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From Home Furnishing Business

July Furniture Orders Jump 13%

Retailers' orders for furniture rose 13 percent in July compared to the same month last year, according to the latest Furniture Insights survey.

Year-to-date, new orders were up 6 percent through July (new orders were up 4 percent year-to-date in July 2012 over July 2011). Around 78 percent of the participants are now reporting increased orders year-to-date, up from 76 percent reported last month and 67 percent in May.

High Point accounting and consulting firm Smith Leonard performs the monthly survey of residential furniture manufacturers and distributors.

July shipments rose 9 percent compared with July 2012 but fell 20 percent from June.

"The June to July decrease is normal due to the shutdowns for the week of the 4th that most companies take," wrote Smith Leonard Managing Partner Ken Smith in the survey report. "This increase followed an 8 percent increase reported last month in comparing June over June 2012."

Year-to-date, shipments rose 4 percent compared with the same period a year ago. Last year at this time, shipments were 8 percent higher than the year before.

Backlogs rose 12 percent over July a year ago, up from a 10 percent increase reported last month.

"With backlogs up, we should expect shipments to continue to rise over the next several months," Smith noted.

Receivable levels rose 6 percent over last July, a bit higher than the year-to-date shipments increase of 4 percent.

"But considering the 9 percent increase for the month's shipments, these levels appear to be in line," Smith said. "Inventories, while up 3 percent from June levels, were flat compared to July 2012. Most likely the increase from June was the planning for the week of the (July) 4 shutdown."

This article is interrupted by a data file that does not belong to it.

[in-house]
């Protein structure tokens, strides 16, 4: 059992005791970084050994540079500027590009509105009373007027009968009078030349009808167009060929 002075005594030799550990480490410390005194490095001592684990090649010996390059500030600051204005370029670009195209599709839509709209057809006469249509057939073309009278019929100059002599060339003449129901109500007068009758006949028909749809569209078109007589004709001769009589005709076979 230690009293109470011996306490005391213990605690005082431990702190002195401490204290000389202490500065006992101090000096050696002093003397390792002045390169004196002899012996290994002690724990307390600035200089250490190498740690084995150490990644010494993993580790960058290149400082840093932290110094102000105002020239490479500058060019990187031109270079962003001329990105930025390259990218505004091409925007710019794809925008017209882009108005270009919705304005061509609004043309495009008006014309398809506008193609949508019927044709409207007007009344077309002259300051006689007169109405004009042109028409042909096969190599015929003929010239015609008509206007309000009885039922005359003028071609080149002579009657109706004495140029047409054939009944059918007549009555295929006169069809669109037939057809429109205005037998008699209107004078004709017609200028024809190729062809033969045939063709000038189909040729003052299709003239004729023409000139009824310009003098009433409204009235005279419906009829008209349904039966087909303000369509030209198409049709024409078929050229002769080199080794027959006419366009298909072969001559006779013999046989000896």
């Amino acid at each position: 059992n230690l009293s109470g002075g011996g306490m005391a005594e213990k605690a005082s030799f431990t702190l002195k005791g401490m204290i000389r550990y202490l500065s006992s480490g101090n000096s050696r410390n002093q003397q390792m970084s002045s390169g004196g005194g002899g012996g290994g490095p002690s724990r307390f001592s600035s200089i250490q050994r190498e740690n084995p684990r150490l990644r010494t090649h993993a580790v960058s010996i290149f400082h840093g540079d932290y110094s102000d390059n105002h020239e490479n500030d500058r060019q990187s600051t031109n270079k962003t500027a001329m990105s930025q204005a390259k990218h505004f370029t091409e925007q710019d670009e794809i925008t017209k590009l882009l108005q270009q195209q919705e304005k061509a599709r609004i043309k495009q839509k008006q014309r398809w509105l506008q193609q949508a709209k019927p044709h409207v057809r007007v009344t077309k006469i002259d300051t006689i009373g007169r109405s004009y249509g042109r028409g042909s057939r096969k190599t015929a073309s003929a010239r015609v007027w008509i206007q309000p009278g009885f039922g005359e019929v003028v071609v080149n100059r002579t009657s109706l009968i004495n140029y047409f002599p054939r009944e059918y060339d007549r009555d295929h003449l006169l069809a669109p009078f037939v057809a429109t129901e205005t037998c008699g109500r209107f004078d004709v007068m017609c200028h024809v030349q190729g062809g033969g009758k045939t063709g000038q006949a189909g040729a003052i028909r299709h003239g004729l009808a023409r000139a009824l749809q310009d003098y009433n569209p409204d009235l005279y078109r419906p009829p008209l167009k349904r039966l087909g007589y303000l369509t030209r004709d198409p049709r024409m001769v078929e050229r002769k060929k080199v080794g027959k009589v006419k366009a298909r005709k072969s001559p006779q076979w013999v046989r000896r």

Factory and warehouse payrolls fell 12 percent in July from June levels, probably due to vacation time. Payrolls were up 24 percent from July a year ago.

"We think that was probably timing of payrolls in the month," Smith said. "Year-to-date, factory and warehouse payrolls were up 6 percent over the same period last year, pretty much in line with shipment and order rates."

Factory and warehouse employment rose 2 percent in July from a year ago and was up 1 percent from June.

"With payrolls up 6 percent and employee only up 2 percent, it appears that maybe the employees are getting more hours," Smith said.

In summary, Smith pointed out that July was the fourth month in a row that orders were up good solid percentages, bringing year-to-date orders to a 6 percent increase over last year's first seven months.

"Overall, we continue to hear that business continues to improve, maybe not at levels we would like, but still improving," Smith said. "While consumer confidence slipped a bit, the economic indicators still look good for the near future.

"Housing continues to improve both in sales and values. We should pay attention to the housing numbers by region of the country. Depending on which regions you are selling to both at retail and wholesale, housing is not the same all across the country. Focusing on some of the faster growing regions, may pay off in the coming months."

The big worry, as usual, appears to be what happens Washington, D.C.

"The potential of a government shutdown does not seem like a good thing," Smith said. "Somehow we wish we could get back to a more reasonable level of doing what is right for the country versus what is right for a political party.

"Let's hope we can avoid losing the ground we have gained in the last couple of years. Most businesses have now settled into models that are sustainable, if we can keep the bottom from dropping out of sales."

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